We can setup different environments for development work. So far, we have two choices, one is cord-in-a-box (CiaB), another is just a single VM for local development.
Choice 1: Setup CiaB based development environment.
Download and run the cord-in-a-box.sh script on the target server. The script's output is displayed and also saved to
The script takes a long time (at least two hours) to run. Be patient! If it hasn't completely failed yet, then assume all is well!
Development Workflow on CiaB
CORD-in-a-Box is a useful environment for integration testing and debugging. A typical scenario is to find a problem, and then rebuild and redeploy some XOS containers (e.g., a service synchronizer) to verify a fix. A workflow for quickly rebuilding and redeploying the XOS containers from source is:
Make changes in your source tree, under:
Login to the
corddev VM by using
First, if you made any changes to a profile (e.g., you added a new service), you'll need to re-sync the configuration from the build node to the head node. To do this run:
Then re-build and re-publish new images:
Now the new XOS images should be published to the registry on
prod. To bring them up, login to the
prod VM and define these aliases:
To pull new images from the database and launch the containers, while retaining the existing XOS database, run:
Alternatively, to remove the XOS database and reinitialize XOS from scratch, run:
Adding Tenants and Instances in TOSCA
You must onboard any tenant or instance TOSCA definitions separately from the rest of your service definitions. This is because in the build sequence above, the compute node is reprovisioned last, meaning that any instances that you define will not have any compute node to host them at the time the TOSCA is compiled. Therefore, for proper functionality/behavior, it is recommended that any TOSCA tenants or instances are defined in cord/build/platform-install/roles/test-mcord-tenants-config/templates/onboard-mcord-tenants.yaml.j2. To onboard this file, simply add and run the ansible playbook alias below from the prod VM.
Choice 2: Deploy Locally on a VM
If you are doing work that does not involve OpenStack you can create a development environment inside a VM on your local machine. This environment is mostly designed to do GUI, APIs and modeling related work. It can also be useful to test a synchronizer whose job is synchronizing data using REST APIs.
*Note - This quick start guide has only been tested against Vagrant (v1.9.5) and VirtualBox (v5.1.22), specifically on MacOS.
The following dependencies/prerequisites are required to implement this approach:
Installing the Dependencies
The latest versions of each software can be found on their support pages, however homebrew can do it for us:
If you do not have homebrew available, please download Vagrant and VirtualBox. Below are instructions on how to pull repo's source code directly. Since CORD consists of 40+ repositories and changes can easily span multiple repositories, we use the repo tool to help us manage this complexity.
Setting Up the Environment
Create a dedicated directory for the CORD source code and use repo to pull the source code from gerrit
Start & Connect to the Head-Node VM
We provide a Vagrant VM where a container housing the XOS orchestrator resides. In the Cord-in-a-Box implementation, we can also start containers for ONOS, OpenStack, and MAAS (Metal-as-a-Service), however CiaB installation can take upwards of 2 hours to complete. This guide is meant for GUI, service profiles, and API related development to avoid the unnecessary overhead of the other components. The Vagrantfile for this VM is located in the build/platform-install directory. Below are the results after running 'vagrant status':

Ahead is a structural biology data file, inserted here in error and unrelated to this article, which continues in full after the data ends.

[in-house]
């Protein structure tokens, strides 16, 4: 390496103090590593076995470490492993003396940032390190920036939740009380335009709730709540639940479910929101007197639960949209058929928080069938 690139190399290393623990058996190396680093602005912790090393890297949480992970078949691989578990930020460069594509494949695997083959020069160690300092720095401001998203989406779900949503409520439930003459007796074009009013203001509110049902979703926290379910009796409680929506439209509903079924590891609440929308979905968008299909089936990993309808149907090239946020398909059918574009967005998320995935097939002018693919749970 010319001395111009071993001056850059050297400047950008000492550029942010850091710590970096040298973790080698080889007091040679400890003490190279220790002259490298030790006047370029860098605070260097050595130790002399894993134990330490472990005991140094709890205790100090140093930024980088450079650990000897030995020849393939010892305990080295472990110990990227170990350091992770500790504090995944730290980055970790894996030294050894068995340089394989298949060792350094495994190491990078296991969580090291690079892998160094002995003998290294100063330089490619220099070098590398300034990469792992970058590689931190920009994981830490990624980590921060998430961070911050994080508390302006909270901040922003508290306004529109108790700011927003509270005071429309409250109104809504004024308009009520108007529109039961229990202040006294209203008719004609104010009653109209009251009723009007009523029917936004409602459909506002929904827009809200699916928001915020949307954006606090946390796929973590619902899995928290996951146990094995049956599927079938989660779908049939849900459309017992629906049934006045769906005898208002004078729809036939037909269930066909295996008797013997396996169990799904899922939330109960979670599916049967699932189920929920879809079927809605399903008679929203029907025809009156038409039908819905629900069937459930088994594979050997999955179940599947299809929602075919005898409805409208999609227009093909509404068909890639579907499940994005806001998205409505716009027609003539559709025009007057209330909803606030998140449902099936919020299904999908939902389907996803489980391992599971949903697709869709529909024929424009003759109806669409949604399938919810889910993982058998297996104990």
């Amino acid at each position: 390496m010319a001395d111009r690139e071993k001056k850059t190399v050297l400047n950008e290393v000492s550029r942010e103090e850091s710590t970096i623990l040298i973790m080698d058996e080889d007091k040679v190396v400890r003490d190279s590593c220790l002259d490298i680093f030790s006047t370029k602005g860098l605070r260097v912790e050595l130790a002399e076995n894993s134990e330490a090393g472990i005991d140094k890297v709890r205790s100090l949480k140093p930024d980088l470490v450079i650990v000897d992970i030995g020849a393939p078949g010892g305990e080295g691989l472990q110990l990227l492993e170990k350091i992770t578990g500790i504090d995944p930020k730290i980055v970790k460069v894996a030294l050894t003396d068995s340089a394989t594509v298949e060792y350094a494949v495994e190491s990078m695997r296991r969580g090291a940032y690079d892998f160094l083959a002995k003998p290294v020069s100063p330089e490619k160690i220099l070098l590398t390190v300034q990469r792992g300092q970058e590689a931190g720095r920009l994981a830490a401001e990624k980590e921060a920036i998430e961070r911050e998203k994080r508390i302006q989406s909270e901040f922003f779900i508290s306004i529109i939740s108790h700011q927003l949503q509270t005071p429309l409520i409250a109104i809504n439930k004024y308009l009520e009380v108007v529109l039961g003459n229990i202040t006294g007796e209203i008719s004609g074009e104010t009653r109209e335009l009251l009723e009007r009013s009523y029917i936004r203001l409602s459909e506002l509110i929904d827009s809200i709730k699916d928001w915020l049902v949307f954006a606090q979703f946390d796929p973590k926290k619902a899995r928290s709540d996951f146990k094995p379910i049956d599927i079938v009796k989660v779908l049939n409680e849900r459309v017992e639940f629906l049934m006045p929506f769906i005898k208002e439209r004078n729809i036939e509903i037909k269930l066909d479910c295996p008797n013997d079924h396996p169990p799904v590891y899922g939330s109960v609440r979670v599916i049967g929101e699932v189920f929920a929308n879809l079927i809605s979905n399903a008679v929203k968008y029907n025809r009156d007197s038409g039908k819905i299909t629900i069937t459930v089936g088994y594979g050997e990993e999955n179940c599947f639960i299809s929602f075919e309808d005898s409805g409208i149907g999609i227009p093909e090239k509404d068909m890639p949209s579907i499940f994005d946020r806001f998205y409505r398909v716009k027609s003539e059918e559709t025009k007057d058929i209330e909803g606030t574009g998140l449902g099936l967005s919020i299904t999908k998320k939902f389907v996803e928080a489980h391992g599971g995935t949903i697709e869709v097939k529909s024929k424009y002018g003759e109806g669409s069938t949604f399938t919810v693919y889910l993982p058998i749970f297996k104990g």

Once the VM is up and provisioned, vagrant status will look like:
Now, we can connect to the VM
Start the XOS Container w/ M-CORD Profile
Most profiles are run by specifying an inventory file when running
ansible-playbook. For most frontend or mock profiles, you'll want to run the
deploy-xos-playbook.yml playbook. To run the M-CORD profile, run:
More information on deploying other CORD profiles can be found here: https://github.com/opencord/platform-install#development-loop.
Not in `docker` Usergroup
Your user may not be a member of the `docker` user group when you first connect to the head-node VM. This can cause a permissions error with regards to the Dockerfile inside the head-node. To be added to the user group, simply log out, and log back into the VM. You can verify your membership by running the `groups` command.
Connecting to the GUI
Deploying the M-CORD profile for the first time will take close to 20 minutes in order to set up the development environment. Once complete, you can connect to the XOS GUI running in the head-node. In the Vagrantfile, note that the VM's IP address is 192.168.46.100. You can also confirm this using 'ifconfig' in the VM.
Your host machine and the VM are connected using a VirtualBox network interface created upon the launch of the VM. This means that you can connect to the XOS GUI by pointing your host machine's browser to 192.168.46.100/xos/. The username is email@example.com, and the password is auto generated in the /firstname.lastname@example.org file. The main page for the XOS GUI will look like this after log-in.
As you can see, the M-CORD profile has clearly been launched. Also, note that the service dependency graph is empty. This is because, as explained earlier, this is meant to be a bare installation of M-CORD. Should you want to proceed to a full CiaB run-through, see choice 1 above or use this guide, https://github.com/opencord/cord/blob/cord-3.0/docs/quickstart.md.
When you are done using the VM, tear down the profile, exit the VM, and shut it down.